“Behold, the days are coming, declares the Lord, when I will make a new covenant with the house of Israel and the house of Judah, not like the covenant that I made with their fathers on the day when I took them by the hand to bring them out of the land of Egypt, my covenant that they broke, though I was their husband, declares the Lord. But this is the covenant that I will make with the house of Israel after those days, declares the Lord: I will put my law within them, and I will write it on their hearts. And I will be their God, and they shall be my people.
But you have come to Mount Zion and to the city of the living God, the heavenly Jerusalem, and to innumerable angels in festal gathering, and to the assembly of the firstborn who are enrolled in heaven, and to God, the judge of all, and to the spirits of the righteous made perfect, and to Jesus, the mediator of a new covenant, and to the sprinkled blood that speaks a better word than the blood of Abel.
See that you do not refuse him who is speaking. For if they did not escape when they refused him who warned them on earth, much less will we escape if we reject him who warns from heaven.
When the angels went away from them into heaven, the shepherds said to one another, “Let us go over to Bethlehem and see this thing that has happened, which the Lord has made known to us.” And they went with haste and found Mary and Joseph, and the baby lying in a manger. And when they saw it, they made known the saying that had been told them concerning this child. And all who heard it wondered at what the shepherds told them. But Mary treasured up all these things, pondering them in her heart. And the shepherds returned, glorifying and praising God for all they had heard and seen, as it had been told them.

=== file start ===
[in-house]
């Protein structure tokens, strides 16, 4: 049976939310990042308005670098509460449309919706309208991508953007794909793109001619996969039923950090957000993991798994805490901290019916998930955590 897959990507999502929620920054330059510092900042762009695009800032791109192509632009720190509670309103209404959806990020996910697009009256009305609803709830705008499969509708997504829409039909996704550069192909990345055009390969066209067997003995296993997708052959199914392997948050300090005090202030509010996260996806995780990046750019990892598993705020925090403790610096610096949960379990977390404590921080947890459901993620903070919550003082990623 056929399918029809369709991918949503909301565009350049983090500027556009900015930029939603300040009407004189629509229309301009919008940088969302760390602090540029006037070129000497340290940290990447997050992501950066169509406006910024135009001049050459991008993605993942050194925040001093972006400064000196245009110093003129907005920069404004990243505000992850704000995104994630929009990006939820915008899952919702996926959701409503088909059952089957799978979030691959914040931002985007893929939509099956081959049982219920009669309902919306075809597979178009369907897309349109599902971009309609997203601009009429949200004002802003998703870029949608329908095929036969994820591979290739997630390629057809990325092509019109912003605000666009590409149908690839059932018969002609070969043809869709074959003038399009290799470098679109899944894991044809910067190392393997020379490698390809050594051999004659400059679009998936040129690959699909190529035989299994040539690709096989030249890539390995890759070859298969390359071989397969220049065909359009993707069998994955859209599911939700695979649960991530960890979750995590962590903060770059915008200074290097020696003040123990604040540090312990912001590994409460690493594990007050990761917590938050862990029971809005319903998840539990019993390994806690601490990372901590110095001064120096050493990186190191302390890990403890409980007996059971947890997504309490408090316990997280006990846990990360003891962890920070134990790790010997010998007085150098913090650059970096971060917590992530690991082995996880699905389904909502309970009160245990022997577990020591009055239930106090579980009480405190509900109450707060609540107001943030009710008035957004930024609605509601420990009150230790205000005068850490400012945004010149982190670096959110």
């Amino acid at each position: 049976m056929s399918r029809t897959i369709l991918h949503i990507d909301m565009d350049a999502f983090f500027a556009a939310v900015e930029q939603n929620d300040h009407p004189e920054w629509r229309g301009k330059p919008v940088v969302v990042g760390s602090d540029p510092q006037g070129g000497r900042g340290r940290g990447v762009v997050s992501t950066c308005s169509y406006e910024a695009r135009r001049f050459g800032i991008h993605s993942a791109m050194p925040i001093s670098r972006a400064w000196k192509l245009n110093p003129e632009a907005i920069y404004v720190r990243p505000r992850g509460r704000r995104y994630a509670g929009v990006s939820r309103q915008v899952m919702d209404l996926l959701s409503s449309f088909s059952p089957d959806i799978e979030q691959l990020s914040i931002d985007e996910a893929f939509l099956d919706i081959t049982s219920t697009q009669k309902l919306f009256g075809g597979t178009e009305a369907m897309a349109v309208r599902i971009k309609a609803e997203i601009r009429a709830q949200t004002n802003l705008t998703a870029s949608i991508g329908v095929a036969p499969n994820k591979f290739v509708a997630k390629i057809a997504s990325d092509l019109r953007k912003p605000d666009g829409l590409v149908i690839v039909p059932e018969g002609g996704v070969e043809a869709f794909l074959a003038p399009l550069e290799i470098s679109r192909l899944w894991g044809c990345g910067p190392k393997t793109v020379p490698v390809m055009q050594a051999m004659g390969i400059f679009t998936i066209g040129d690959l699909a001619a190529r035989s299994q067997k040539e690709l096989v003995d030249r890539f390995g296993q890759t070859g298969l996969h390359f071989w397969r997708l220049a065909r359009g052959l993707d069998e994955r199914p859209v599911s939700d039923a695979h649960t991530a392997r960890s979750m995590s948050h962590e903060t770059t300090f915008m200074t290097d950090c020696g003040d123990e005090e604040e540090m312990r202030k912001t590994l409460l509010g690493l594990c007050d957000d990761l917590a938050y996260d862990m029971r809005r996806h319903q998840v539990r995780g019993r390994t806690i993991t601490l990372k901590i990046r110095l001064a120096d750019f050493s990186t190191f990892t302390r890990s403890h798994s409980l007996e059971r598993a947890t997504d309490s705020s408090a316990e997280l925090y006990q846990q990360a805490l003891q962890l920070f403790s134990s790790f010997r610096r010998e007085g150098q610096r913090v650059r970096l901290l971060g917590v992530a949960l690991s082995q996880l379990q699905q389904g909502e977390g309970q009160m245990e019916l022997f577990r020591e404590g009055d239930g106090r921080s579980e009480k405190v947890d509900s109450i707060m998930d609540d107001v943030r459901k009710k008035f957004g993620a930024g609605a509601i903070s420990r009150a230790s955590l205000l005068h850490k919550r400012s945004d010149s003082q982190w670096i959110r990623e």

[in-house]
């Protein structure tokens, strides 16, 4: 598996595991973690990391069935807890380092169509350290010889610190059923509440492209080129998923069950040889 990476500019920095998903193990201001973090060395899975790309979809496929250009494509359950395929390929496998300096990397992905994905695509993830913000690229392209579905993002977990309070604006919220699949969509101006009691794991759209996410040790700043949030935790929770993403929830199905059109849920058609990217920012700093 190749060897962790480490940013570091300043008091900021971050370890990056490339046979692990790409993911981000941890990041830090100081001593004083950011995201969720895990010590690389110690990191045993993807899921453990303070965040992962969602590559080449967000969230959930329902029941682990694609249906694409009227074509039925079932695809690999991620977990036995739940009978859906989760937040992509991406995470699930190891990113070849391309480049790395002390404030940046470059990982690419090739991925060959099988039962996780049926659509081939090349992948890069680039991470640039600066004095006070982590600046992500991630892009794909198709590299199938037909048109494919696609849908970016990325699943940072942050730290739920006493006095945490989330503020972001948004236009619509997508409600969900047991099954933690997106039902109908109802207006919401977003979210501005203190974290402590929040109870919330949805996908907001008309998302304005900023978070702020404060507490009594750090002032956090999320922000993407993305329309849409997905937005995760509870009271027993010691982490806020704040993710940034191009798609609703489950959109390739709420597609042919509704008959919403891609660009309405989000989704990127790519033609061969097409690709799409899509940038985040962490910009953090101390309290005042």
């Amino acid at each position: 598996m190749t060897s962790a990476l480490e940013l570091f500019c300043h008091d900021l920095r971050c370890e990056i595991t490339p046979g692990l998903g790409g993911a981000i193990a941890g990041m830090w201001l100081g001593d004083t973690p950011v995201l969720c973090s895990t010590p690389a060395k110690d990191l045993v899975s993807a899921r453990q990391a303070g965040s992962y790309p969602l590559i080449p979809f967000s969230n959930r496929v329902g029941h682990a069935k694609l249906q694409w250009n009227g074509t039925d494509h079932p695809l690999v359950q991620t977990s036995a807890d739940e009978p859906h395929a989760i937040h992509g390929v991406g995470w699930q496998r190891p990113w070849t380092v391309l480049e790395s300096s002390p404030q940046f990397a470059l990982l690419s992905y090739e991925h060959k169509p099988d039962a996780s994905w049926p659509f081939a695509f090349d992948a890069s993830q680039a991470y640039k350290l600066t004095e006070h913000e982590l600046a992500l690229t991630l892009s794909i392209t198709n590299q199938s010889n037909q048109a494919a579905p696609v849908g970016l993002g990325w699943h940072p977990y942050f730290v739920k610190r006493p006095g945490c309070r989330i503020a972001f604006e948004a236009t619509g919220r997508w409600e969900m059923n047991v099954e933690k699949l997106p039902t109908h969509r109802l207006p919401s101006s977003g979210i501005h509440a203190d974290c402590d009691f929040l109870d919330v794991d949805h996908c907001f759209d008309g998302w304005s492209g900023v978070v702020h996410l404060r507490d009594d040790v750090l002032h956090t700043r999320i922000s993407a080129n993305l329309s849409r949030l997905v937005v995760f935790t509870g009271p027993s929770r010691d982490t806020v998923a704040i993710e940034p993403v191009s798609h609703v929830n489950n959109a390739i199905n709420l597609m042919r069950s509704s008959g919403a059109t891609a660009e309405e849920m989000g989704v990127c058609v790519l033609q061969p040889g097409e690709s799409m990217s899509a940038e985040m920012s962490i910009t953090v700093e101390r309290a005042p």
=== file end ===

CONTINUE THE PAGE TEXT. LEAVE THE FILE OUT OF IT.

And at the end of eight days, when he was circumcised, he was called Jesus, the name given by the angel before he was conceived in the womb.
And now, beloved, let us with all our heart renew our part in the covenant that God has made with his people, and take the yoke of Christ upon us.
This taking of his yoke means that we are heartily content that he should appoint us our place and work, and that he alone should be our reward.
Christ has many services to be done; some are easy, others are difficult; some bring honour, other bring reproach; some are suitable to our natural inclinations and temporal interests, other are contrary to both. In some we may please Christ and please ourselves, in others we cannot please Christ except by denying ourselves. Yet the power to do all these things is assuredly given us in Christ, who strengthenth us.
Therefore let us make the covenant of God our own. Let us engage our heart to the Lord, and resolve in his strength never to go back.
Being thus prepared, let us now, in sincere dependence on his grace and trusting in his promises, yield ourselves anew to him, meekly kneeling upon our knees.
The minister says in the name of all:
O Lord God, Holy Father, you have called us through Christ to be partakers in this gracious covenant: We take upon ourselves, for love of you, to seek and do your perfect will. We are no longer our own, but yours.
Here all the people join.
I am no longer my own, but yours. Put me to what you will, rank me with whom you will; put me to doing, put me to suffering; let me be employed for you or laid aside for you, exalted for you or brought low for you; let me be full, let me be empty; let me have all things, let me have nothing; I freely and heartily yield all things to your pleasure and disposal.
And now, O glorious and blessed God, Father, Son, and Holy Spirit, you are mine, and I am yours. So be it. And the covenant which I have made on earth, let it be ratified in heaven. Amen.
To paraphrase a line from Charles Price’s stanza added to Christopher Wordsworth’s hymn, “O day of radiant gladness” (hymn 48 in The Hymnal 1982).
A brief reflection on why we celebrate the feast days of martyrs during Christmastide, from the New Book of Festivals and Commemorations by Dr Philip Pfatteicher.
The biographical sketch and propers for Thomas Becket, Archbishop of Canterbury and Martyr are posted at For All the Saints.